Spatially explicit capture-recapture methods to estimate minke whale density from data collected at bottom-mounted hydrophones

Tiago Andre Lamas Oliveira Marques, Len Thomas, Stephen Martin, David Mellinger, Susan Jarvis, Ronald Morrissey, Carol-Anne Ciminello, Nancy DiMarzio

Research output: Contribution to journalArticlepeer-review

30 Citations (Scopus)

Abstract

Estimation of cetacean abundance or density using visual methods can be cost-ineffective under many scenarios. Methods based on acoustic data have recently been proposed as an alternative, and could potentially be more effective for visually elusive species that produce loud sounds. Motivated by a dataset of minke whale (Balaenoptera acutorostrata) “boing” sounds detected at multiple hydrophones at the U.S. Navy’s Pacific Missile Range Facility (PMRF), we present an approach to estimate density or abundance based on spatially explicit capture–recapture (SECR) methods. We implement the proposed methods in both a likelihood and a Bayesian framework. The point estimates for abundance and detection parameters from both implementation methods are very similar and agree well with current knowledge about the species. The two implementation approaches are compared in a small simulation study. While the Bayesian approach might be easier to generalize, the likelihood approach is faster to implement (at least in simple cases like the one presented here) and more readily amenable to model selection. SECR methods seem to be a strong candidate for estimating density from acoustic data where recaptures of sound at multiple acoustic sensors are available, and we anticipate further development of related methodologies.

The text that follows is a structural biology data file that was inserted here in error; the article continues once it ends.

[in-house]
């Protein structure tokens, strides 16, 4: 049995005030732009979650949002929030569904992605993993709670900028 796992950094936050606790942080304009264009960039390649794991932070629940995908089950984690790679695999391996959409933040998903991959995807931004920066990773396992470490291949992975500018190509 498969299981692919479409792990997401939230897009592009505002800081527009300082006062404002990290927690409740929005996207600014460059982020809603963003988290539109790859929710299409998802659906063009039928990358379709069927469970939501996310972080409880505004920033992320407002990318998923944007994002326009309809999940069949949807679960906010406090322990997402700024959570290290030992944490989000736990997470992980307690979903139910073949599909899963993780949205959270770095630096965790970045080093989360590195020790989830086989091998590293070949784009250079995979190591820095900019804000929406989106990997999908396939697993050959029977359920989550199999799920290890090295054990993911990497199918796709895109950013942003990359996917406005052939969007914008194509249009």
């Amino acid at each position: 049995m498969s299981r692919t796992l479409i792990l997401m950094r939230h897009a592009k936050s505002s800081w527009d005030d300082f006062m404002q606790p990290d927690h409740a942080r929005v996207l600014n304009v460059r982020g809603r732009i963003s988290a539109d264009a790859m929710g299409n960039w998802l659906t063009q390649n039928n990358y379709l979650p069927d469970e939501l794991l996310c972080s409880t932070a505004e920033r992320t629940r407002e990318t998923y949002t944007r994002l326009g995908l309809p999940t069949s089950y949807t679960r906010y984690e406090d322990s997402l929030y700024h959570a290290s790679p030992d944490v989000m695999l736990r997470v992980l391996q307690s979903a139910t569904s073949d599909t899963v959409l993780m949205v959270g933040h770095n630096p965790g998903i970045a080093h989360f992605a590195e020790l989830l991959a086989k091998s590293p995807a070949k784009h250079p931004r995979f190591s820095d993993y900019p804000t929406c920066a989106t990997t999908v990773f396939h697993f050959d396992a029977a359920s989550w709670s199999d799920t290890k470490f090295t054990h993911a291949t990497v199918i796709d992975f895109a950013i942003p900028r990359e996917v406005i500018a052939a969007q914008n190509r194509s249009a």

Original languageEnglish
Pages (from-to)445-455
JournalJournal of Ornithology
Volume152
Issue numberSupp 2
DOIs
Publication statusPublished - 1 Feb 2012
Event9th EURING Analytical Meeting - Pescara, Italy
Duration: 14 Sept 200920 Sept 2009

Fingerprint

Dive into the research topics of 'Spatially explicit capture-recapture methods to estimate minke whale density from data collected at bottom-mounted hydrophones'. Together they form a unique fingerprint.

Cite this